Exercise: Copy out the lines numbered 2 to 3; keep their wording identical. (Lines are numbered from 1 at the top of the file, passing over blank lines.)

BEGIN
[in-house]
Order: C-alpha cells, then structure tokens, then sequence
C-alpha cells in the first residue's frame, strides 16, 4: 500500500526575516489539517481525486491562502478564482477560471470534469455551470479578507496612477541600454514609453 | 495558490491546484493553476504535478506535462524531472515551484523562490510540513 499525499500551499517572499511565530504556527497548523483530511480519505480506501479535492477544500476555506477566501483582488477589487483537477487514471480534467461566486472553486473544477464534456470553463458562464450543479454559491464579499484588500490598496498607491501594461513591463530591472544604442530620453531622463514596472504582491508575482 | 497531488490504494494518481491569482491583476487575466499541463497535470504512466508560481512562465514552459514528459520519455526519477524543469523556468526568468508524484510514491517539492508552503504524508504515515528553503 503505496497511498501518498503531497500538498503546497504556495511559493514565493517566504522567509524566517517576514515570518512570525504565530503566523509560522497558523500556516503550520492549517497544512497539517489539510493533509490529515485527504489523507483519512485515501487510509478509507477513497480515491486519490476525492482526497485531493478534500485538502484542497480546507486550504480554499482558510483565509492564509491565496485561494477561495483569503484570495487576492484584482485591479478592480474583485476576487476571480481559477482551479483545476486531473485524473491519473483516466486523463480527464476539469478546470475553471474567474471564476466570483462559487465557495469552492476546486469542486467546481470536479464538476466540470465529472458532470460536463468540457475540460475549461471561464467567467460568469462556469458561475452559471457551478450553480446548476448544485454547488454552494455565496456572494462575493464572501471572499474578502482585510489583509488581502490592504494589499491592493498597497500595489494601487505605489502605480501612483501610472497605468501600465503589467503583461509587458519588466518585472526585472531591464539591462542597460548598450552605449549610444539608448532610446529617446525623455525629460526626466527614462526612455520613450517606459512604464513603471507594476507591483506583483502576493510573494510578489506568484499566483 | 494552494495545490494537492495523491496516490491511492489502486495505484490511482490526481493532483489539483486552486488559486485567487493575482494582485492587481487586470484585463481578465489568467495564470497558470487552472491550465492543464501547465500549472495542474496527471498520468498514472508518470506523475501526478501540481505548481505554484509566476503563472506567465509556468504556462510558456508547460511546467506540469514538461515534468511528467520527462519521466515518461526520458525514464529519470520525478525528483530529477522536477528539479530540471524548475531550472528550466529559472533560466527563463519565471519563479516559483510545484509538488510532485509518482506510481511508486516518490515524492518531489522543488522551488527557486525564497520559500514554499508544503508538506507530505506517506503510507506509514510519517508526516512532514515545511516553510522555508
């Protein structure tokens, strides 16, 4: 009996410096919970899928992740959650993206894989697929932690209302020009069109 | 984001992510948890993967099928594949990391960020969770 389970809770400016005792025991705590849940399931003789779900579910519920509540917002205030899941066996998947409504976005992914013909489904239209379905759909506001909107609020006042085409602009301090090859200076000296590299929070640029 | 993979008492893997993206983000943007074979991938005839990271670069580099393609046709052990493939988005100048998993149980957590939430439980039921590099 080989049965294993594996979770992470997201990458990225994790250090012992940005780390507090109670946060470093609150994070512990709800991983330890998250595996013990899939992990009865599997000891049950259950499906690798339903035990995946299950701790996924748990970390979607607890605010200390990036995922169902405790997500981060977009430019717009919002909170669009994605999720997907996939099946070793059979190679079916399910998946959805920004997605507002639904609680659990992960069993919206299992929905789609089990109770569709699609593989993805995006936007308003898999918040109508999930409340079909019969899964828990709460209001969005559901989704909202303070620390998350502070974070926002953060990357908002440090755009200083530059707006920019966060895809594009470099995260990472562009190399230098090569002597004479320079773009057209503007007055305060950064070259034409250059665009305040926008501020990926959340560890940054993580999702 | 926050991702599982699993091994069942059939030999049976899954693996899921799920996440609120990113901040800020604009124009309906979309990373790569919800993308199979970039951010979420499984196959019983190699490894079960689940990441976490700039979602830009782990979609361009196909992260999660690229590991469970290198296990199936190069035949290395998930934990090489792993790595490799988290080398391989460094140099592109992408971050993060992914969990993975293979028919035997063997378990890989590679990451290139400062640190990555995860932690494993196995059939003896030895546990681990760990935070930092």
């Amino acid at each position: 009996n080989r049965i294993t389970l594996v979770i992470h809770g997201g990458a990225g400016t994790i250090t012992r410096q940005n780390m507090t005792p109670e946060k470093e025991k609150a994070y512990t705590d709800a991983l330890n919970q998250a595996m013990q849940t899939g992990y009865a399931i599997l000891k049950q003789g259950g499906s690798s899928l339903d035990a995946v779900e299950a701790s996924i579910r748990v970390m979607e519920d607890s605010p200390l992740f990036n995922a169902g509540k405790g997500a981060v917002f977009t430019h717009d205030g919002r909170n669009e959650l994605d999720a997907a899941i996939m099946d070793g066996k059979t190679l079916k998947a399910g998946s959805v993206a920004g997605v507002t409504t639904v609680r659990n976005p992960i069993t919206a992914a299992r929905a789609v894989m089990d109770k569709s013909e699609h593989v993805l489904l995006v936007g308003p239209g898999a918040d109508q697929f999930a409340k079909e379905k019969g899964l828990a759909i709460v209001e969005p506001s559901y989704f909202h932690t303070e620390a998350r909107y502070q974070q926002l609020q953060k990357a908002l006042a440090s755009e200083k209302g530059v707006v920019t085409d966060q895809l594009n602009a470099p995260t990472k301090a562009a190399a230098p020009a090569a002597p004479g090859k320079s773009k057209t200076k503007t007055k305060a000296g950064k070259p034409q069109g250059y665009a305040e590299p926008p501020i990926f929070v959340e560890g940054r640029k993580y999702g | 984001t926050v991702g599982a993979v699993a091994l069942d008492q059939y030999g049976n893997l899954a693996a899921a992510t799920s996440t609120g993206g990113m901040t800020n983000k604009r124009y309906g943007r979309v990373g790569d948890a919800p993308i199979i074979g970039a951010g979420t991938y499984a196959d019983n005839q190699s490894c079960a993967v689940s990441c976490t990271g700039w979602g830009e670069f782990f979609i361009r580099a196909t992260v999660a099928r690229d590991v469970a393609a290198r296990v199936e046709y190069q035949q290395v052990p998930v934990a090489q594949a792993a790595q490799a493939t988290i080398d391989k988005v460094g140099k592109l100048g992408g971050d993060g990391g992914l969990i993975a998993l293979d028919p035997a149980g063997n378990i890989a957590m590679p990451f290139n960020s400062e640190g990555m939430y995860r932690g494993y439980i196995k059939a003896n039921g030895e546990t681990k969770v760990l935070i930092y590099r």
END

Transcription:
Order: C-alpha cells, then structure tokens, then sequence
C-alpha cells in the first residue's frame, strides 16, 4: 500500500526575516489539517481525486491562502478564482477560471470534469455551470479578507496612477541600454514609453 | 495558490491546484493553476504535478506535462524531472515551484523562490510540513 499525499500551499517572499511565530504556527497548523483530511480519505480506501479535492477544500476555506477566501483582488477589487483537477487514471480534467461566486472553486473544477464534456470553463458562464450543479454559491464579499484588500490598496498607491501594461513591463530591472544604442530620453531622463514596472504582491508575482 | 497531488490504494494518481491569482491583476487575466499541463497535470504512466508560481512562465514552459514528459520519455526519477524543469523556468526568468508524484510514491517539492508552503504524508504515515528553503 503505496497511498501518498503531497500538498503546497504556495511559493514565493517566504522567509524566517517576514515570518512570525504565530503566523509560522497558523500556516503550520492549517497544512497539517489539510493533509490529515485527504489523507483519512485515501487510509478509507477513497480515491486519490476525492482526497485531493478534500485538502484542497480546507486550504480554499482558510483565509492564509491565496485561494477561495483569503484570495487576492484584482485591479478592480474583485476576487476571480481559477482551479483545476486531473485524473491519473483516466486523463480527464476539469478546470475553471474567474471564476466570483462559487465557495469552492476546486469542486467546481470536479464538476466540470465529472458532470460536463468540457475540460475549461471561464467567467460568469462556469458561475452559471457551478450553480446548476448544485454547488454552494455565496456572494462575493464572501471572499474578502482585510489583509488581502490592504494589499491592493498597497500595489494601487505605489502605480501612483501610472497605468501600465503589467503583461509587458519588466518585472526585472531591464539591462542597460548598450552605449549610444539608448532610446529617446525623455525629460526626466527614462526612455520613450517606459512604464513603471507594476507591483506583483502576493510573494510578489506568484499566483 | 494552494495545490494537492495523491496516490491511492489502486495505484490511482490526481493532483489539483486552486488559486485567487493575482494582485492587481487586470484585463481578465489568467495564470497558470487552472491550465492543464501547465500549472495542474496527471498520468498514472508518470506523475501526478501540481505548481505554484509566476503563472506567465509556468504556462510558456508547460511546467506540469514538461515534468511528467520527462519521466515518461526520458525514464529519470520525478525528483530529477522536477528539479530540471524548475531550472528550466529559472533560466527563463519565471519563479516559483510545484509538488510532485509518482506510481511508486516518490515524492518531489522543488522551488527557486525564497520559500514554499508544503508538506507530505506517506503510507506509514510519517508526516512532514515545511516553510522555508